# Algorithm for converting very large NFA to DFA

I have really large Non-deterministic finite automaton and I need to convert it to the DFA.

By large I mean 40 000+ states. So far I have done some experiments and programmed the default algorithm that searches through table (as described here), but even after optimization is quite slow and very memory consuming. I am aware of the fact, that the number of states can grow exponentially, but after minimization, the resulting DFA has about 9 000 states and that is bearable.

So my question is, is there some algorithm, that would be faster or more memory friendly?

• the video is apparently on the standard determinizing algorithm. see eg NFA minimization without determinization, stackoverflow
– vzn
Jul 16 '13 at 23:05
• If you do the naive NFA->DFA conversion (using the product construction), how large is the resulting DFA? (before minimization)
– D.W.
Jul 17 '13 at 1:30
• What do you you want to do with the DFA? If you are interested in inclusion checks, there are algorithms to do that directly. Jul 17 '13 at 2:33
• Thank you for very fast answers. For the size, I can not tell exactly since my RAM ran out, but I will give it closer look and than extend the question. For the what I want to do, I am not sure, whether I can openly chat about that, since it is a bit of my firm know-how. But I can surely state, that I actually need the resulting DFA. Jul 17 '13 at 6:44
• Have you tried running Angluin's algorithm for learning DFAs from membership and equivalence queries? The membership part is easy (just run your DFA on the requisite string); for equivalence, you could draw lots of random strings or try all strings up to a certain length. This is only a heuristic as you'll never really know when you're done, but I've found that this trick works well in practice... Jul 17 '13 at 16:40

Have you tried Brzozowski's algorithm? It's worst-case running time is exponential, but I see some references suggesting that it often performs very well, especially when starting with a NFA that you want to convert to a DFA and minimize.

The following paper seems relevant:

It evaluates a number of different algorithms for DFA minimization, including their application to your situation where we start with a NFA and want to convert it to a DFA and minimize it.

What does the strongly connected components (SCC) decomposition of your NFA (considering it as a directed graph) look like? Does it have many components, where none of the components is too large? If so, I wonder if it might be possible to devise a divide-and-conquer algorithm, where you take a single component, convert it from NFA to DFA and then minimize it, and then replace the original with the new determinized version. This should be possible for single-entry components (where all edges into that component lead to a single vertex, the entry vertex). I don't immediately see whether it would be possible to do something like this for arbitrary NFAs, but if you check what the structure of the SCC looks like, then you might be able to determine whether this sort of direction is worth exploring or not.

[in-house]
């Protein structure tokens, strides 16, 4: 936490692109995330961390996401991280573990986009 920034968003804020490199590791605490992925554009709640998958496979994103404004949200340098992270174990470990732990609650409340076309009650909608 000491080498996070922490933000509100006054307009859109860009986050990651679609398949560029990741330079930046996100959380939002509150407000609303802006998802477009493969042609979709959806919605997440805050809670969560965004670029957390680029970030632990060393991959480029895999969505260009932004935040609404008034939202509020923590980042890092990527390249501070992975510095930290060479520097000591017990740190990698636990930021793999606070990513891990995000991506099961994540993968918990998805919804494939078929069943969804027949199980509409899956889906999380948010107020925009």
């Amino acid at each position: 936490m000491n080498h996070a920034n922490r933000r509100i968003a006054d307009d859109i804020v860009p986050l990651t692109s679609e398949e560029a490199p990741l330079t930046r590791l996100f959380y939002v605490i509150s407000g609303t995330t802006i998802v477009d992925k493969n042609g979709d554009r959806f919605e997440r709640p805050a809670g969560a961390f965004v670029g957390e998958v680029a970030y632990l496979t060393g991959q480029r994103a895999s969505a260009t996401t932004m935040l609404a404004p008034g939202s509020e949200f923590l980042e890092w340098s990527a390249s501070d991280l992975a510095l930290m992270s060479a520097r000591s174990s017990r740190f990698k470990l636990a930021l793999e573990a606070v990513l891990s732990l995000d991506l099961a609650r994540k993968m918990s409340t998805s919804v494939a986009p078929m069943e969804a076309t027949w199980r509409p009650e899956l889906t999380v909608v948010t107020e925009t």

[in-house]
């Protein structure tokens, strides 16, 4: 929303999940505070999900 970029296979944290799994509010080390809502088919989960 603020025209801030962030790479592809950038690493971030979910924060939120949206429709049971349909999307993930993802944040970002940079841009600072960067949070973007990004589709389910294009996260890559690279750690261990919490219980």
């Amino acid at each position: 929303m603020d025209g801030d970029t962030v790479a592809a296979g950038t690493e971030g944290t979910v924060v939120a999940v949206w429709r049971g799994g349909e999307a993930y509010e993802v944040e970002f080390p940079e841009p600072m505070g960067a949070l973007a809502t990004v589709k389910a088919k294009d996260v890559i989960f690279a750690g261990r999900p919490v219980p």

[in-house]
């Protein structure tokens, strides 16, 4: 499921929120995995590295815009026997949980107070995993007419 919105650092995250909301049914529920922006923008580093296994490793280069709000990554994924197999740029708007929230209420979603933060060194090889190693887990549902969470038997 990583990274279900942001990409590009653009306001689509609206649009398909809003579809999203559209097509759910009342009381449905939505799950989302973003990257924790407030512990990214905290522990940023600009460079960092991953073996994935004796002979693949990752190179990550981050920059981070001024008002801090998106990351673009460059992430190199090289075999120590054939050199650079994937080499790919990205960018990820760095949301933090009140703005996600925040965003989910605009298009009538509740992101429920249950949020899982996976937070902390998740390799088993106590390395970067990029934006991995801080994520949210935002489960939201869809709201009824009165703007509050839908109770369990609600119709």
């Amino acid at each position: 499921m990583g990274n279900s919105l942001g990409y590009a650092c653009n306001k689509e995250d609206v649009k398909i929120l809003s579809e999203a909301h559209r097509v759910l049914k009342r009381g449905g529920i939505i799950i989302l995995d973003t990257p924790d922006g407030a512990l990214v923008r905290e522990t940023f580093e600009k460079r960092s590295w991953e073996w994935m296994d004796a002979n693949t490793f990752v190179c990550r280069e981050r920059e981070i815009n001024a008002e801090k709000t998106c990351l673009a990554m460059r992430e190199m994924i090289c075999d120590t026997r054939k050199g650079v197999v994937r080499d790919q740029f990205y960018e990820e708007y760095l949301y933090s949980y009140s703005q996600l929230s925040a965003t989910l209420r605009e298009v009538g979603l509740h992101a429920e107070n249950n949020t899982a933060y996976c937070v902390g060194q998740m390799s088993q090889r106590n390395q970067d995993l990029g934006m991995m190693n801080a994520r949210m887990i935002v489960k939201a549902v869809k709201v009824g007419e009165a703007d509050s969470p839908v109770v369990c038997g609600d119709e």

• Brzozowski's algorithm seems promising, but the divide and conquer technique even more! In my case this is really easy to do and does not require large code changes. I will do that and if that works, I will accept your answer. Jul 17 '13 at 6:59
• I came, I asked, I divided, I conquered Jul 18 '13 at 10:39

this is apparently not a very well-studied problem in the sense of known/available algorithms other than the original/long-ago strategy of "determinize to DFA/minimize DFA". you seem to indicate the determinization step is the problematic one but this is typical of course given that it has an exponential-space/time worse case. note that there are several DFA minimization algorithms which can vary significantly in performance on average.

it is also known more informally as "NFA minimization without determinization". it is known to be hard in the sense that there are basically not even approximation algorithms unless P=Pspace as shown in this paper:

however this paper does consider the generally rarely explored case of some algorithms that are not based on finding the determinized DFA 1st:

We present different techniques for reducing the number of states and transitions in nondeterministic automata. These techniques are based on the two preorders over the set of states, related to the inclusion of left and right languages. Since their exact computation is NP-hard, we focus on polynomial approximations which enable a reduction of the NFA all the same.

note a publicly available package/implementation that can handle large NFA/DFA conversions/minimizations etc generally efficiently as possible is the AT&T FSM library.

it has a strategy fsmcompact which can sometimes suffice:

In cases where a transducer or weighted acceptor can not be determinized or grows very large, a different optimization may be useful — fsmcompact. This operation encodes each triple of an input label, output label and cost into a single new label, performs classical (unweighted acceptor) determinization and minimization, and then decodes the encoded labels back into their original values. This has the advantage that it is always defined and that it does not move output labels or costs along paths. It has the disadvantage that the result can be neither deterministic nor minimal.